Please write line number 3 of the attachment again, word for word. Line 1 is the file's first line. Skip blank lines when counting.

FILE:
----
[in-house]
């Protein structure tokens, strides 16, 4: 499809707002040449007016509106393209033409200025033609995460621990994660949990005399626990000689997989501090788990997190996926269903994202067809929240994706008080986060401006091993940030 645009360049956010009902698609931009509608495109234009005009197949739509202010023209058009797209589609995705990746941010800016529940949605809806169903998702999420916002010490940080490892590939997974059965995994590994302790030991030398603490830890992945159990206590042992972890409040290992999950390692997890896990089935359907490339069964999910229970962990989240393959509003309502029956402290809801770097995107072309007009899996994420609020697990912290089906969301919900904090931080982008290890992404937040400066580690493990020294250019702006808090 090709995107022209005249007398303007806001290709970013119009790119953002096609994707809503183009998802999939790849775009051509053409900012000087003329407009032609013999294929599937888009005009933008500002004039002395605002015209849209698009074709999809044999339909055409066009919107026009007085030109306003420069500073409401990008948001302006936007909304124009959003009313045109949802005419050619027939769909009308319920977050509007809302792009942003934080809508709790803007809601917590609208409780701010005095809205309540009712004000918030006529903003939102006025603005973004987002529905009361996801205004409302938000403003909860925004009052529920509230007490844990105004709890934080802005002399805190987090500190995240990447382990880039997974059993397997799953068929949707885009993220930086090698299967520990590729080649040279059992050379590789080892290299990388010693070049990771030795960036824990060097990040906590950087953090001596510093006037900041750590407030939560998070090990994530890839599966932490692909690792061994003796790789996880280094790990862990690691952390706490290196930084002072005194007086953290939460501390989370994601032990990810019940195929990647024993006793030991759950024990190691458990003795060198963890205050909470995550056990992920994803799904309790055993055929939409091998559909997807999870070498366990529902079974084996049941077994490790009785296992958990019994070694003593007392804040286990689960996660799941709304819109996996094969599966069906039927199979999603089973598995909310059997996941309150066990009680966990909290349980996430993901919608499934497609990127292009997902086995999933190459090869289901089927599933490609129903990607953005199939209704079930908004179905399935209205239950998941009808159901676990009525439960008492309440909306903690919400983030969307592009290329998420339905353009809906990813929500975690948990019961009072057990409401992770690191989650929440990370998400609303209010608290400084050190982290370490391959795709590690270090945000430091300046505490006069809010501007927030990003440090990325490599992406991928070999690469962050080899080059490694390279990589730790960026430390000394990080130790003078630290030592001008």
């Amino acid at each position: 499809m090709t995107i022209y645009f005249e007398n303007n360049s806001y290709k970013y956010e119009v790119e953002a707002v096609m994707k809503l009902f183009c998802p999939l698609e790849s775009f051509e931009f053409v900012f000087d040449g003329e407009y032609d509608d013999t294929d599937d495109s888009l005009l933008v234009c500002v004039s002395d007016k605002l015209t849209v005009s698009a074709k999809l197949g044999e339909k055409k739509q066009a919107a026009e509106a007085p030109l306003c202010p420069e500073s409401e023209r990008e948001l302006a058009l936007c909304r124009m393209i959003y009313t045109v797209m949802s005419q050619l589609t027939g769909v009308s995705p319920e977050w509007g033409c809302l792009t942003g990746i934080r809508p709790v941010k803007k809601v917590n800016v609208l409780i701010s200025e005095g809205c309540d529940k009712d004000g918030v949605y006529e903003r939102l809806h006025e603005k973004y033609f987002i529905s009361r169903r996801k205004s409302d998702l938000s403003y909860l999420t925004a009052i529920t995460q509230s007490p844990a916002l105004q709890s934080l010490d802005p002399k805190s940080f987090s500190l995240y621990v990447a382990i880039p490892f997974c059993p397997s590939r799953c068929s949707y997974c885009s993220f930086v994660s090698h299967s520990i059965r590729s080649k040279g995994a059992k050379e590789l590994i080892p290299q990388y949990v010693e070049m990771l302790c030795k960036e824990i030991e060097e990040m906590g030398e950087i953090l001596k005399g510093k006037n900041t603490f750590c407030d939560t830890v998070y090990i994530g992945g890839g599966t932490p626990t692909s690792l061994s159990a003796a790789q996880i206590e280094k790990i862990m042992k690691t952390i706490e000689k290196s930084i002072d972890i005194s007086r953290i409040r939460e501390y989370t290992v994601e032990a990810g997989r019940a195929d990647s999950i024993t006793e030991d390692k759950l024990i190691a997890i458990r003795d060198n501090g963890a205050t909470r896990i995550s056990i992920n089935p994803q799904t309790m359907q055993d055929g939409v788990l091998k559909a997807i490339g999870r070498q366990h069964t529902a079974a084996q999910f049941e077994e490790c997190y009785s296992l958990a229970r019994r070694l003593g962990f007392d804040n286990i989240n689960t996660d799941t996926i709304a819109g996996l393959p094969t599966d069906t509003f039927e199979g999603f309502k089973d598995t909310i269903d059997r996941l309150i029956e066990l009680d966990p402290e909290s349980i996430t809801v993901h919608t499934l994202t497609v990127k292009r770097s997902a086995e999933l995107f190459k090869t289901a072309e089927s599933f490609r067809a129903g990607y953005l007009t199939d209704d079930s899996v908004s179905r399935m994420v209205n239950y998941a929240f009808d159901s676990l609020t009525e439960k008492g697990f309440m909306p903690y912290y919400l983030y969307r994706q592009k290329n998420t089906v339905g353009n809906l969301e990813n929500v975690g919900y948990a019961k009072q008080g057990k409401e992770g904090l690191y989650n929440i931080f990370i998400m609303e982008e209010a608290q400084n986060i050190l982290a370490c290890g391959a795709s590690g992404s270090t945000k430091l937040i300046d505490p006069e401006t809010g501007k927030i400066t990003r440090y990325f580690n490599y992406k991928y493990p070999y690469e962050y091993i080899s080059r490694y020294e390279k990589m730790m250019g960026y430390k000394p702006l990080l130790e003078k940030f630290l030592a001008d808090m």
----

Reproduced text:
């Amino acid at each position: 499809m090709t995107i022209y645009f005249e007398n303007n360049s806001y290709k970013y956010e119009v790119e953002a707002v096609m994707k809503l009902f183009c998802p999939l698609e790849s775009f051509e931009f053409v900012f000087d040449g003329e407009y032609d509608d013999t294929d599937d495109s888009l005009l933008v234009c500002v004039s002395d007016k605002l015209t849209v005009s698009a074709k999809l197949g044999e339909k055409k739509q066009a919107a026009e509106a007085p030109l306003c202010p420069e500073s409401e023209r990008e948001l302006a058009l936007c909304r124009m393209i959003y009313t045109v797209m949802s005419q050619l589609t027939g769909v009308s995705p319920e977050w509007g033409c809302l792009t942003g990746i934080r809508p709790v941010k803007k809601v917590n800016v609208l409780i701010s200025e005095g809205c309540d529940k009712d004000g918030v949605y006529e903003r939102l809806h006025e603005k973004y033609f987002i529905s009361r169903r996801k205004s409302d998702l938000s403003y909860l999420t925004a009052i529920t995460q509230s007490p844990a916002l105004q709890s934080l010490d802005p002399k805190s940080f987090s500190l995240y621990v990447a382990i880039p490892f997974c059993p397997s590939r799953c068929s949707y997974c885009s993220f930086v994660s090698h299967s520990i059965r590729s080649k040279g995994a059992k050379e590789l590994i080892p290299q990388y949990v010693e070049m990771l302790c030795k960036e824990i030991e060097e990040m906590g030398e950087i953090l001596k005399g510093k006037n900041t603490f750590c407030d939560t830890v998070y090990i994530g992945g890839g599966t932490p626990t692909s690792l061994s159990a003796a790789q996880i206590e280094k790990i862990m042992k690691t952390i706490e000689k290196s930084i002072d972890i005194s007086r953290i409040r939460e501390y989370t290992v994601e032990a990810g997989r019940a195929d990647s999950i024993t006793e030991d390692k759950l024990i190691a997890i458990r003795d060198n501090g963890a205050t909470r896990i995550s056990i992920n089935p994803q799904t309790m359907q055993d055929g939409v788990l091998k559909a997807i490339g999870r070498q366990h069964t529902a079974a084996q999910f049941e077994e490790c997190y009785s296992l958990a229970r019994r070694l003593g962990f007392d804040n286990i989240n689960t996660d799941t996926i709304a819109g996996l393959p094969t599966d069906t509003f039927e199979g999603f309502k089973d598995t909310i269903d059997r996941l309150i029956e066990l009680d966990p402290e909290s349980i996430t809801v993901h919608t499934l994202t497609v990127k292009r770097s997902a086995e999933l995107f190459k090869t289901a072309e089927s599933f490609r067809a129903g990607y953005l007009t199939d209704d079930s899996v908004s179905r399935m994420v209205n239950y998941a929240f009808d159901s676990l609020t009525e439960k008492g697990f309440m909306p903690y912290y919400l983030y969307r994706q592009k290329n998420t089906v339905g353009n809906l969301e990813n929500v975690g919900y948990a019961k009072q008080g057990k409401e992770g904090l690191y989650n929440i931080f990370i998400m609303e982008e209010a608290q400084n986060i050190l982290a370490c290890g391959a795709s590690g992404s270090t945000k430091l937040i300046d505490p006069e401006t809010g501007k927030i400066t990003r440090y990325f580690n490599y992406k991928y493990p070999y690469e962050y091993i080899s080059r490694y020294e390279k990589m730790m250019g960026y430390k000394p702006l990080l130790e003078k940030f630290l030592a001008d808090m």